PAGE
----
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A Prelude to a Swing

April 28, 2006 12:00 PM

There is no argument that the swing is the fundamental move of kettlebell lifting. It must be learned before moving on to the clean, snatch and other important lifts. So you need to learn (and teach) the swing first, right? Well, I used to believe so, but now I think it's better to learn a three-move sequence before moving to the swing.

These moves build upon each other, teaching and reinforcing good habits. As each one is learned, it's just a small, easily mastered step to the next one, because only one change is made from the previous move. The sequence not only builds confidence, but enhances safety. From my experience, about a third of trainees will learn the swing quickly, with only a pointer or two. Another third may have a flaw, which will require a remedial drill. The lowest third will have multiple problems, requiring immediate attention and correction.

You'll have to catch them quickly, before they do too many flawed repetitions, which will take hundreds of correct reps to learn the proper technique. My sequence is meant to drastically reduce the remediation needed. The trainee will not move onto the second move until the first is mastered.

The first move is the two-handed deadlift. Through this move you learn to fold at the hips, keep your back flat or slightly arched, correct foot spacing and knee alignment. You learn to keep your arms and wrist straight, to use leg and hip drive, and then how to return the bell safely to the ground. Every skill will transfer to their swing. The only real changes will be the tempo and the movement of the arms. Everything else should be good to go.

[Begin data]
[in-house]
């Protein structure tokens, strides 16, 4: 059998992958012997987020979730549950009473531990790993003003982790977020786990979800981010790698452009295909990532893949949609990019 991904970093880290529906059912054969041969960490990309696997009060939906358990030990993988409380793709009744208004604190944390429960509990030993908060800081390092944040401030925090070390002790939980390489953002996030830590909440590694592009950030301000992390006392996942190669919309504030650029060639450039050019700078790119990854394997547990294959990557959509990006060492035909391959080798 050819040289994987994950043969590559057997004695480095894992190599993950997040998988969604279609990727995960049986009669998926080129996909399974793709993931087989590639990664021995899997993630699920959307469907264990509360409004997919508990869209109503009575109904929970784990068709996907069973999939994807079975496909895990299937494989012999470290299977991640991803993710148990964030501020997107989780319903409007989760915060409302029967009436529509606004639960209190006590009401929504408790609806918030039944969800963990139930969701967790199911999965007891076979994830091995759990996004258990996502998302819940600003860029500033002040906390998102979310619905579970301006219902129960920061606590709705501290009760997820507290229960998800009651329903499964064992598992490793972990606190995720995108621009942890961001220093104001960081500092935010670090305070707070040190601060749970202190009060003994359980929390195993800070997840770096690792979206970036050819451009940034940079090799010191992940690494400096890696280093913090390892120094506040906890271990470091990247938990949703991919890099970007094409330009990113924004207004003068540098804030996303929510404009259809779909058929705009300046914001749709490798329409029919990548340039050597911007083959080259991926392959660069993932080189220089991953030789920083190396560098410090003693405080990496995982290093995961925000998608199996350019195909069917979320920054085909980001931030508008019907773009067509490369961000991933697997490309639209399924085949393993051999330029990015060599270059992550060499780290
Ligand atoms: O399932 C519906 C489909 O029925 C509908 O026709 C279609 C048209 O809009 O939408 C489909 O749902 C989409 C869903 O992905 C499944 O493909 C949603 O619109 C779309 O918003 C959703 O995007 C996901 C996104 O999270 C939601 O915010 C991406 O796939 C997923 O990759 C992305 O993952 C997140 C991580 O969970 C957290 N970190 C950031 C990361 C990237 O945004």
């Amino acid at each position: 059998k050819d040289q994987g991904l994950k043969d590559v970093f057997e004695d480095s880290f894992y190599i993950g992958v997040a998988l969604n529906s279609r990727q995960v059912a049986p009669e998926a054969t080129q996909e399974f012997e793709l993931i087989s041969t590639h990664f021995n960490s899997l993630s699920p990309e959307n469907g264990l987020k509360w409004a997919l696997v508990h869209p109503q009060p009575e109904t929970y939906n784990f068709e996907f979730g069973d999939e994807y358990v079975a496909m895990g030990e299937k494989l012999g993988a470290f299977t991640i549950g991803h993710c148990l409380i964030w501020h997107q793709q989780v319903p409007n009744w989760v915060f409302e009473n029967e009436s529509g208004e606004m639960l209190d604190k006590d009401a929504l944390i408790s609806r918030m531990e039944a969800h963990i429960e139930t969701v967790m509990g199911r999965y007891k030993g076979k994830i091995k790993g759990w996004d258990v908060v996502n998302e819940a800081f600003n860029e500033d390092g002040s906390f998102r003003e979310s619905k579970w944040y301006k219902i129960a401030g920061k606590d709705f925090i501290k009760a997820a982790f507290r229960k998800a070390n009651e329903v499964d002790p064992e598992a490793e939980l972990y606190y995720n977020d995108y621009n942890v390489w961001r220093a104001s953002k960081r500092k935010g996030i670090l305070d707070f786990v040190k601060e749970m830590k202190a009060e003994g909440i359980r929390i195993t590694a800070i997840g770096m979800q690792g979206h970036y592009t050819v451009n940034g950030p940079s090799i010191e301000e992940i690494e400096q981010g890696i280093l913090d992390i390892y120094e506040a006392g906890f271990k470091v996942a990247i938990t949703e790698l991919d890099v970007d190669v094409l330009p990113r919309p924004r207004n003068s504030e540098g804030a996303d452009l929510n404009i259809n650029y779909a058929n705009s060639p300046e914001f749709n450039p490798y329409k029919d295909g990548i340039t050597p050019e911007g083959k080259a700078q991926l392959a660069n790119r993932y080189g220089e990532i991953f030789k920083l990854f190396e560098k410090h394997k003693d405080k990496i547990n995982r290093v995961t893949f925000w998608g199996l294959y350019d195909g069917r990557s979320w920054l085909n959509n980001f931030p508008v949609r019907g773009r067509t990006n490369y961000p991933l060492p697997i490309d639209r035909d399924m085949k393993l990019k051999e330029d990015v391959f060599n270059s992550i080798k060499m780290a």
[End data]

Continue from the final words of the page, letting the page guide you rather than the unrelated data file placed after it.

Start position - hips loaded, back flat, eyes forward
Start position - hips loaded, back flat, eyes forward

Beginning to extend the hips - back still flat.
Beginning to extend the hips - back still flat.

Note the path of the KB is straight up.
Note the path of the KB is straight up.

KB still on a vertical path near lockout.
KB still on a vertical path near lockout.

Full Lockout - hips fully extended and body tall.
Full Lockout - hips fully extended and body tall.


The advantage of starting with the deadlift is that it is a slow, controlled move. Mistakes can be caught quickly. To some this may seem too basic, but since most people's weight training experience today comes from health club machines, I think it best to start with this most fundamental of all lifts.

Another thing you can do is control the tempo by counting. Using a four-count, the bell is lifted and at count 1 it is mid-shin, by 2 it's at the knees, by 3 it's at mid-thigh, and at 4 the hips are locked-out with a squeeze. Then the sequence is reversed. By doing it this tempo, it will be easy to "groove" this muscular motor pattern. You can start by doing sets of singles, standing up and resetting between each rep. Then the trainee can do sets of three to five, lowering the bell to about four inches off the ground instead of putting on the ground.

The second move is the "Rhythmic Deadlift" because the tempo is the key. Everything stays the same, except now the lifting will be done on a quicker count. The trainee will only have to focus on speeding up the tempo, and keeping a steady pace. There are no changes to form or technique at all.